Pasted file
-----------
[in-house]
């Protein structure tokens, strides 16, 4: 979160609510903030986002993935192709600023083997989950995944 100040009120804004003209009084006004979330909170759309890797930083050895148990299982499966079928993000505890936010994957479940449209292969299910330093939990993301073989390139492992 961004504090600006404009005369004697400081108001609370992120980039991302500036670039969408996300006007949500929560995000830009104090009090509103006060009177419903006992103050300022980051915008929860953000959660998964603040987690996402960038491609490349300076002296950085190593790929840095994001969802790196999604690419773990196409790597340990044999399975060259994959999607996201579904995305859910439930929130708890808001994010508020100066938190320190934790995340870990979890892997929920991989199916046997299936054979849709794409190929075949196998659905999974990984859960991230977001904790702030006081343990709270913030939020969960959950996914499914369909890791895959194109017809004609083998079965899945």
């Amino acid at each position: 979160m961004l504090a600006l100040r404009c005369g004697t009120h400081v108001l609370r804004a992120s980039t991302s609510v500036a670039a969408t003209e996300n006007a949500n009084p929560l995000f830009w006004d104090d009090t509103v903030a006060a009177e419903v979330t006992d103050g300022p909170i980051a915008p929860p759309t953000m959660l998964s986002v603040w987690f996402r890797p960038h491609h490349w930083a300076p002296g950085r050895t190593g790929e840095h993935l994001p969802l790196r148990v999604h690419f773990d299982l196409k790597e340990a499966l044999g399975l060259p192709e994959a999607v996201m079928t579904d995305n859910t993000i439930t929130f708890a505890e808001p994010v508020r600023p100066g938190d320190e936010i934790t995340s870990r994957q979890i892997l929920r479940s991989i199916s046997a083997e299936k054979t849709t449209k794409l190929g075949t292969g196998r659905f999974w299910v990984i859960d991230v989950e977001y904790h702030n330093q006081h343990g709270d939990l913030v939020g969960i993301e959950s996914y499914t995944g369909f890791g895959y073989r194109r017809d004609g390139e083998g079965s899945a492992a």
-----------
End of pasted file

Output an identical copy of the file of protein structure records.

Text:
[in-house]
């Protein structure tokens, strides 16, 4: 979160609510903030986002993935192709600023083997989950995944 100040009120804004003209009084006004979330909170759309890797930083050895148990299982499966079928993000505890936010994957479940449209292969299910330093939990993301073989390139492992 961004504090600006404009005369004697400081108001609370992120980039991302500036670039969408996300006007949500929560995000830009104090009090509103006060009177419903006992103050300022980051915008929860953000959660998964603040987690996402960038491609490349300076002296950085190593790929840095994001969802790196999604690419773990196409790597340990044999399975060259994959999607996201579904995305859910439930929130708890808001994010508020100066938190320190934790995340870990979890892997929920991989199916046997299936054979849709794409190929075949196998659905999974990984859960991230977001904790702030006081343990709270913030939020969960959950996914499914369909890791895959194109017809004609083998079965899945």
């Amino acid at each position: 979160m961004l504090a600006l100040r404009c005369g004697t009120h400081v108001l609370r804004a992120s980039t991302s609510v500036a670039a969408t003209e996300n006007a949500n009084p929560l995000f830009w006004d104090d009090t509103v903030a006060a009177e419903v979330t006992d103050g300022p909170i980051a915008p929860p759309t953000m959660l998964s986002v603040w987690f996402r890797p960038h491609h490349w930083a300076p002296g950085r050895t190593g790929e840095h993935l994001p969802l790196r148990v999604h690419f773990d299982l196409k790597e340990a499966l044999g399975l060259p192709e994959a999607v996201m079928t579904d995305n859910t993000i439930t929130f708890a505890e808001p994010v508020r600023p100066g938190d320190e936010i934790t995340s870990r994957q979890i892997l929920r479940s991989i199916s046997a083997e299936k054979t849709t449209k794409l190929g075949t292969g196998r659905f999974w299910v990984i859960d991230v989950e977001y904790h702030n330093q006081h343990g709270d939990l913030v939020g969960i993301e959950s996914y499914t995944g369909f890791g895959y073989r194109r017809d004609g390139e083998g079965s899945a492992a």